Gigabyte Aivia Osmium - Like a 21st Century Dell Keyboard

1/14/2013 5:29:06 PM

Like a 21st century Dell keyboard. In a good way

While the likes of the Mad Catz STIKE 7 keyboard are a bit of a guilty pleasure for this here reviewer, I am infinitely more pleased by simpler, more effective keyboard design. In fact, were it not for the fact I constantly mis-typed my passwords, I would still be using the plain black Das keyboard. Yes, the one with no key markings at all. So when Gigabyte’s latest Aivia range landed on my desk I couldn’t help but go a little gooney. And when it lit up blue, I was all over the Osmium like a nun in heat.

Gigabyte Aivia Osmium

Gigabyte Aivia Osmium

The Osmium is utterly retro, but with enough modern extras to make it relevant in today’s crowded gaming peripherals market. Take away the sturdy wrist rest and the individual LED backlighting, and you’re be forgiven for thinking you were looking at a Dell keyboard from the early 90s. I think we’ve still got a few dotted around PCF Towers. For a long while, people round here actually sought out the PS/2 mechanical versions for FPS gaming, such were their accuracy and response.

Expletive deleted

Let’s get the gaming specific stuff out of the way first. The Osmium comes with onboard memory for five full gamer profiles, holding up to 70 different macros for the busy player. Flicking between the profiles is a matter of pressing the large rocker switch with the breathing Aivia logo on it. The five colours indicate the different profiles, and you can access the macro and shortcut functionality via the GHOST macro engine software. You’ll have to head to the gigabyte website to dig out the utility, but it’s less than a 12MB download so shouldn’t tax your ISP restrictions too much. As mentioned, you don’t have to use the extra five ‘G’ keys as macros; you can mix and match between macro and shortcut as you see fit.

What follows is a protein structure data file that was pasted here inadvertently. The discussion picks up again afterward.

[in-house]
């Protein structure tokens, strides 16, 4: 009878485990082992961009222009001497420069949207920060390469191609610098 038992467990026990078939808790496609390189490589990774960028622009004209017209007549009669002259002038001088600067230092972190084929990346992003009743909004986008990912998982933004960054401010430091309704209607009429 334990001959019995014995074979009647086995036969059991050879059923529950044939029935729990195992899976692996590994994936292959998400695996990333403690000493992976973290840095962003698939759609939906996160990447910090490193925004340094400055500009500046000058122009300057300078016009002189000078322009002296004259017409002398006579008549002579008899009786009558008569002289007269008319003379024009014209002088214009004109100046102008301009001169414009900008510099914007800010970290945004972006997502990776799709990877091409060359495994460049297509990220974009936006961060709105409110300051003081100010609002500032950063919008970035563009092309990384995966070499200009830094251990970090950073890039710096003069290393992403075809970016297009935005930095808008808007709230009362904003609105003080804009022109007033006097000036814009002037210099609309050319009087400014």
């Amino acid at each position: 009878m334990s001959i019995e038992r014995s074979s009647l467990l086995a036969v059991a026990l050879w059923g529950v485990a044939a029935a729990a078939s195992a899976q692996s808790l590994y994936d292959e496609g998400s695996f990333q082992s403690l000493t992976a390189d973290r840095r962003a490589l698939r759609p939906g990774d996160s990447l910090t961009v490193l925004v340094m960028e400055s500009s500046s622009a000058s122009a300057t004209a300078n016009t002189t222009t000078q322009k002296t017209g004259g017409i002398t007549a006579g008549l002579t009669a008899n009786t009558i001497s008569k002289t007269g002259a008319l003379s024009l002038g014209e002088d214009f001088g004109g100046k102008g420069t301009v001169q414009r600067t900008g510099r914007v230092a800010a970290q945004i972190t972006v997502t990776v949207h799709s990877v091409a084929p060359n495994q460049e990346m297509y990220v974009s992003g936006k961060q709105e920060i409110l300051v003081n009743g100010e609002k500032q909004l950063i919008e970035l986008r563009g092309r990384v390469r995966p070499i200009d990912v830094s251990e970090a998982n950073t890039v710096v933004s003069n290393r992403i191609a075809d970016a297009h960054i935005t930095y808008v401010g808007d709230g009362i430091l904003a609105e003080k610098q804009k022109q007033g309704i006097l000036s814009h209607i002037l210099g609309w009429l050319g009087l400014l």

the Gigabyte Aivia Osmium is pictured without the wrist rest.

The Gigabyte Aivia Osmium is pictured without the wrist rest.

For me, though, it’s all about how good the Osmium is in general PC use. I’m typing this review on the board right now and it’s seriously making me consider tagging this in and replacing the Corsair K60 I’ve been typing on for the last six months. The non-slip coating one ach key means you won’t slip and the 2mm actuation point one ach key means you can be quite delicate with your keypresses and still retain your accuracy. I’m also really impressed with the LED backlighting, easily accessed by a wheel switch at the top of the board next to the ‘G’ macro keys. Press the wheel down to toggle the lights on or off, and move it up or down to tune the intensity of the lighting on the fly. I find the top setting a little too bright in normal light in the dark it would melt your face off like that Nazi officer in Raiders of the Lost Ark. Next to that is another, similarly useful wheel switch to look after the volume. Having both of these features accessible by a seemingly analogue wheel is very satisfying.

These two wheels are located directly to the right of the macro keys.

These two wheels are located directly to the right of the macro keys.

My only real issue is the fact that gaming keyboards now have to cost at least $150 before they can be taken seriously. But considering the K60 is still around $120, the awesome Mionix Zibal 60 is knocking around at $150 and the Mad Catz STIKE 7 will cost you your firstborn male child, the Osmium’s price isn’t that bad.

Vital Statistics

·         Price: $149

·         Manufacturer: Gigabyte

·         Web:

·         Layout: Europe 105-key

·         Switches: Cherry Red Mechanical

·         Interface: USB 2.0

·         Macro keys: five programmable

·         Extras: USB 3.0 extension port


·         Features: 9/10

·         Performance: 10/10

·         Value: 7/10


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